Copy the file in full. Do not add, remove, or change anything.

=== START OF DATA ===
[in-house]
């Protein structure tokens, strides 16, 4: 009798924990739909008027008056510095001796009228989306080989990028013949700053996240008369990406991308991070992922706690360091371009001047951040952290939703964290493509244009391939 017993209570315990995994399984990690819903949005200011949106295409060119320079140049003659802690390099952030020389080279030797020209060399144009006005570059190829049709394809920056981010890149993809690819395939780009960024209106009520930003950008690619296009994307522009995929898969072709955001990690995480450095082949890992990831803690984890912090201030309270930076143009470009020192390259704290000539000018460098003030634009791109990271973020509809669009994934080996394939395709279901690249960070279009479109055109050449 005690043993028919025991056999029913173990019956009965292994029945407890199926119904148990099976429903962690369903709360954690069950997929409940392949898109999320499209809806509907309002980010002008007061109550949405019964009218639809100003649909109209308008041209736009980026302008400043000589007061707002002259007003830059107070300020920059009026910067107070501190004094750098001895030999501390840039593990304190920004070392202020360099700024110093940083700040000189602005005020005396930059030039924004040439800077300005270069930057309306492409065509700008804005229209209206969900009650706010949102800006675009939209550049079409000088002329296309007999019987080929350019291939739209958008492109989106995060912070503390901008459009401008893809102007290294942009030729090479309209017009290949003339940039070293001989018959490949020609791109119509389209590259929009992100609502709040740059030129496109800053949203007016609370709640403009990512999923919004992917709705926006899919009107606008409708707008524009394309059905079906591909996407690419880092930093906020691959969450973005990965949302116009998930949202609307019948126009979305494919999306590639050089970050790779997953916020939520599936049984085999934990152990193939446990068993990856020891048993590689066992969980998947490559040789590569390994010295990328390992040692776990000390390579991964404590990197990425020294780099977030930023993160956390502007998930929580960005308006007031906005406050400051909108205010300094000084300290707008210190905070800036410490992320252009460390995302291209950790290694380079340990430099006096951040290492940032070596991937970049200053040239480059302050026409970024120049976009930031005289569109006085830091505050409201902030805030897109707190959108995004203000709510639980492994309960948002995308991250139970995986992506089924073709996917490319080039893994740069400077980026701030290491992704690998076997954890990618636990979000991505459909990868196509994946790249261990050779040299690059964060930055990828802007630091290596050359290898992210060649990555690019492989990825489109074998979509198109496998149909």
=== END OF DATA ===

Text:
[in-house]
């Protein structure tokens, strides 16, 4: 009798924990739909008027008056510095001796009228989306080989990028013949700053996240008369990406991308991070992922706690360091371009001047951040952290939703964290493509244009391939 017993209570315990995994399984990690819903949005200011949106295409060119320079140049003659802690390099952030020389080279030797020209060399144009006005570059190829049709394809920056981010890149993809690819395939780009960024209106009520930003950008690619296009994307522009995929898969072709955001990690995480450095082949890992990831803690984890912090201030309270930076143009470009020192390259704290000539000018460098003030634009791109990271973020509809669009994934080996394939395709279901690249960070279009479109055109050449 005690043993028919025991056999029913173990019956009965292994029945407890199926119904148990099976429903962690369903709360954690069950997929409940392949898109999320499209809806509907309002980010002008007061109550949405019964009218639809100003649909109209308008041209736009980026302008400043000589007061707002002259007003830059107070300020920059009026910067107070501190004094750098001895030999501390840039593990304190920004070392202020360099700024110093940083700040000189602005005020005396930059030039924004040439800077300005270069930057309306492409065509700008804005229209209206969900009650706010949102800006675009939209550049079409000088002329296309007999019987080929350019291939739209958008492109989106995060912070503390901008459009401008893809102007290294942009030729090479309209017009290949003339940039070293001989018959490949020609791109119509389209590259929009992100609502709040740059030129496109800053949203007016609370709640403009990512999923919004992917709705926006899919009107606008409708707008524009394309059905079906591909996407690419880092930093906020691959969450973005990965949302116009998930949202609307019948126009979305494919999306590639050089970050790779997953916020939520599936049984085999934990152990193939446990068993990856020891048993590689066992969980998947490559040789590569390994010295990328390992040692776990000390390579991964404590990197990425020294780099977030930023993160956390502007998930929580960005308006007031906005406050400051909108205010300094000084300290707008210190905070800036410490992320252009460390995302291209950790290694380079340990430099006096951040290492940032070596991937970049200053040239480059302050026409970024120049976009930031005289569109006085830091505050409201902030805030897109707190959108995004203000709510639980492994309960948002995308991250139970995986992506089924073709996917490319080039893994740069400077980026701030290491992704690998076997954890990618636990979000991505459909990868196509994946790249261990050779040299690059964060930055990828802007630091290596050359290898992210060649990555690019492989990825489109074998979509198109496998149909």